Editor's Note: In response to Securities and Exchange Commission concerns, Webvan said it is postponing its initial public offering, originally slated for this week. According to a report in Thursday's editions of The Wall Street Journal, the SEC is worried about Webvan's possible failure to observe quiet-period restrictions in giving pre-IPO interviews to Business Week and Forbes as well as its dissemination during roadshow presentations of information not included in its prospectus. Details of the roadshow were brought to light by this column yesterday, which earned mention in today's Journal. Readers can discuss what's happened on
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In an age when the individual investor has access to loads of information and ridiculously inexpensive trades, there is one last bastion of exclusion: the so-called roadshow presentation for an initial public offering. Neither press nor populace is welcome at a roadshow meeting, apparently for fear that a prospective issuer will tout its stock to unsophisticated investors, therefore violating
Securities and Exchange Commission
strictures. These behind-closed-doors meetings are for professional investors only.
Companies are supposed to stick to a boring script in those meetings and keep their comments and responses to information easily found in the IPO prospectus filed for public consumption with the SEC. Nobody really believes, however, that proud companies and their investment bankers stick to their cue cards. The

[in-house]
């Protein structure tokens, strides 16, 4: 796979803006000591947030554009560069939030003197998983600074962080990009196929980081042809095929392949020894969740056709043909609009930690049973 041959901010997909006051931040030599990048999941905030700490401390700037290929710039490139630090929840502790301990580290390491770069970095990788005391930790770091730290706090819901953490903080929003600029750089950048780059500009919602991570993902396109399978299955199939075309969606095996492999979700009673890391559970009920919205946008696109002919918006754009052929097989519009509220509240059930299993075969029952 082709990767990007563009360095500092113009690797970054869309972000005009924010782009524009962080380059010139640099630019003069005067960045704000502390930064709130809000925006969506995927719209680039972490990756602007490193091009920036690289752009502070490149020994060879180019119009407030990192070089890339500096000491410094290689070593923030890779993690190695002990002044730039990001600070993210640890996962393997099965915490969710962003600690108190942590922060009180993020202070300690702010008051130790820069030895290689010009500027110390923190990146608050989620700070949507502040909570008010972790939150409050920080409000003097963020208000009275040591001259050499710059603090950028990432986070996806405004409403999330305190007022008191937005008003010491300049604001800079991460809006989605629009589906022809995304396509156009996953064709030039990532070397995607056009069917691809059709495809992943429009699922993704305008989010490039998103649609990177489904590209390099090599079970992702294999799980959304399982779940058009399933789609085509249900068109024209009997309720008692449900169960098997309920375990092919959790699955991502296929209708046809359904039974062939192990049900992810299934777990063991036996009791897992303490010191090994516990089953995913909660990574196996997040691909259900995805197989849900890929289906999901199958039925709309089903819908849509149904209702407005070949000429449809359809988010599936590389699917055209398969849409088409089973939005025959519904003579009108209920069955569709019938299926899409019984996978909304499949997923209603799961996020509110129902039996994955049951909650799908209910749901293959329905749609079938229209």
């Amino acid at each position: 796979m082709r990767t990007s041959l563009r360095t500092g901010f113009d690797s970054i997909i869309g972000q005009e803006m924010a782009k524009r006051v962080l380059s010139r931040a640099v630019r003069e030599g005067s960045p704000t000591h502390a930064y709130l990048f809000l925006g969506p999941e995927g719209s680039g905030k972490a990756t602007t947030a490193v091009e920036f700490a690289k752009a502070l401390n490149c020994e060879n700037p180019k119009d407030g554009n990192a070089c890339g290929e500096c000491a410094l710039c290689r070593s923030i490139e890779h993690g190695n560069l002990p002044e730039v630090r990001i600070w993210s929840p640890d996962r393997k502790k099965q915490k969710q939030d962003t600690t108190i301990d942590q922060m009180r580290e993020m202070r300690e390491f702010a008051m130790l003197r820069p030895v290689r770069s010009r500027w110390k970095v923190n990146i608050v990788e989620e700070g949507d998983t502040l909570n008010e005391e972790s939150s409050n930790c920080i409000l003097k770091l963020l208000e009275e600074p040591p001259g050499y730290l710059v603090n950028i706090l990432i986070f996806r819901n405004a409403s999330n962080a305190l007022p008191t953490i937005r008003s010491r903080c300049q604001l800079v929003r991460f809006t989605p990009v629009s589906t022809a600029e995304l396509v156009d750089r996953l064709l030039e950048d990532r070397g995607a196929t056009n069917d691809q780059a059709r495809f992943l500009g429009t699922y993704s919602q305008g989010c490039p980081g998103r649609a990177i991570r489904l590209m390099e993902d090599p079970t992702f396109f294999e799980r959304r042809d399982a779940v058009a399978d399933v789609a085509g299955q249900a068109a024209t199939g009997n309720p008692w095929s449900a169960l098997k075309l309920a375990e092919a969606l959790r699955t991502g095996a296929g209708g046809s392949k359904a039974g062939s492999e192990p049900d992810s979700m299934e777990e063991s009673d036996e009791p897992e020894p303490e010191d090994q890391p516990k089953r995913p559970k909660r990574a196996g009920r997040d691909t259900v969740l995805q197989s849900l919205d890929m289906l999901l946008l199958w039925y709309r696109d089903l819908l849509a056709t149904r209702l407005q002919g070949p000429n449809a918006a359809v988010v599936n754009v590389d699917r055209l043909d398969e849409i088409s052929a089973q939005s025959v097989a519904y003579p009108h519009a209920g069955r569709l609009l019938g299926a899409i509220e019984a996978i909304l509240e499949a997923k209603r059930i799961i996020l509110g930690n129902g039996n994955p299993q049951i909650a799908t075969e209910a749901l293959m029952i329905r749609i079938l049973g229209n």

S-1 registration statement
is for disclosures, and the road show is for marketing, goes the conventional wisdom. A roadshow conference call on Tuesday for
shows how true that maxim is.
Webvan, for everyone else not invited to the physical and virtual roadshow presentations hosted this week by
and the start-up's six other investment banks, is the Foster City, Calif.-based company founded by retail veteran Louis Borders. It's out to revolutionize the grocery business by building up to 26 distribution centers nationwide, from which it will deliver groceries, nonprescription drugs and other goods within a specified 30-minute time frame. It aims to price its 25-million-share IPO after the market closes Thursday at between $11 and $13 a share. That will make it one of the biggest and most high-profile Internet IPOs of the year.
If investors buy the bullishness Webvan presented in its teleconference, however, don't be surprised if the price is even higher.
Here are a few of the elements of the (truly impressive) hype Webvan shared with the institutional investors who will get first crack at buying its shares. Note that positive embellishments are par for the course at IPO road shows. But except as noted, you won't read these meaty morsels in Webvan's SEC filings.